tion; most of them appearing to have undergone but little change, and some are even scarcely to be distinguished from recent shells.
The situation of this bed, distinctly, placed above the vestiges of a freshwater lake, would seem to indicate some great revolution in the relative level of the land and sea, since the time of the marine deposit which we have already considered; and the above circumstances, combined with its position as regards the vertical beds of Alum bay, point out in strong characters a later period.
The spot where this stratum is best examined is Headen, near Alum bay. It there appears half way up the cliff; is about 36 feet thick, and dips a few degrees to the north. It passes from thence all round Totland and Colwell bays.
The substance of the stratum is chiefly marl of a light greenish colour, and the fossil shells are so numerous that they may frequently be gathered by handfulls, and are in general extremely perfect. I did not observe that the several species occupied separate beds, although they were much thicker together in some places than in others, and were then oftener accompanied by rounded nodules of greenish indurated marl. From the delicacy of the shells and their perfect preservation, it is evident that they could not have been brought from great distances, but must have lived near to the spots where they are now found. This greenish marl is separated from the upper freshwater formation only by a bed of sand a few inches in thickness.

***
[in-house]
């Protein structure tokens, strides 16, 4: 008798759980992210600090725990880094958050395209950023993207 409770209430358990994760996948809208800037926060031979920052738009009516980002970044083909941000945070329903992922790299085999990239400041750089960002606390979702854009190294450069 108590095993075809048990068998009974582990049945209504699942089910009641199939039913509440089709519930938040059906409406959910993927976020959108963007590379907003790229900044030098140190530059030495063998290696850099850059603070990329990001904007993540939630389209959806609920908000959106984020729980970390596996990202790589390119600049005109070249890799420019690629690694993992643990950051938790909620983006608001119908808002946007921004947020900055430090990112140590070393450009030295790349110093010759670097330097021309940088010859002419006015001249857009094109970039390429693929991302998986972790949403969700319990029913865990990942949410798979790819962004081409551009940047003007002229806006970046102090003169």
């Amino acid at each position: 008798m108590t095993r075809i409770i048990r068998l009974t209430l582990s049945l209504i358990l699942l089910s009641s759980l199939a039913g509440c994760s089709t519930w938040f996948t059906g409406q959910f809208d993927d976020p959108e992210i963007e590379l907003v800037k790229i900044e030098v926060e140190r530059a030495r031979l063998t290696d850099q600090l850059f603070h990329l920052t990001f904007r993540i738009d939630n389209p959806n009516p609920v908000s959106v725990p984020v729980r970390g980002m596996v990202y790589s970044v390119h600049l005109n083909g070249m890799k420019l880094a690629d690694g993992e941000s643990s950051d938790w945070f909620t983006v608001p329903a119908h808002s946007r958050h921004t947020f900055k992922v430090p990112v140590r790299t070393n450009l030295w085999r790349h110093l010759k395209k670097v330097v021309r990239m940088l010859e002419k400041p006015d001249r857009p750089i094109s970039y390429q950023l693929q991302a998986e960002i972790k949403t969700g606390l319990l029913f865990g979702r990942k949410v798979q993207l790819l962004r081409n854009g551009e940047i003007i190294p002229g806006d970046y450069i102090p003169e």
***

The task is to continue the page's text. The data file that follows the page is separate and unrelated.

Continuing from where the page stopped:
In Colwell bay, at a fissure called Bramble's chine, there is in this stratum a very large bank of fossil oyster shells; the greater part of which are locked into each other in the way in which they usually live, and many have their valves united. It is therefore clear that this oyster bed has never suffered a removal. This stratum may be traced, with various interruptions, all round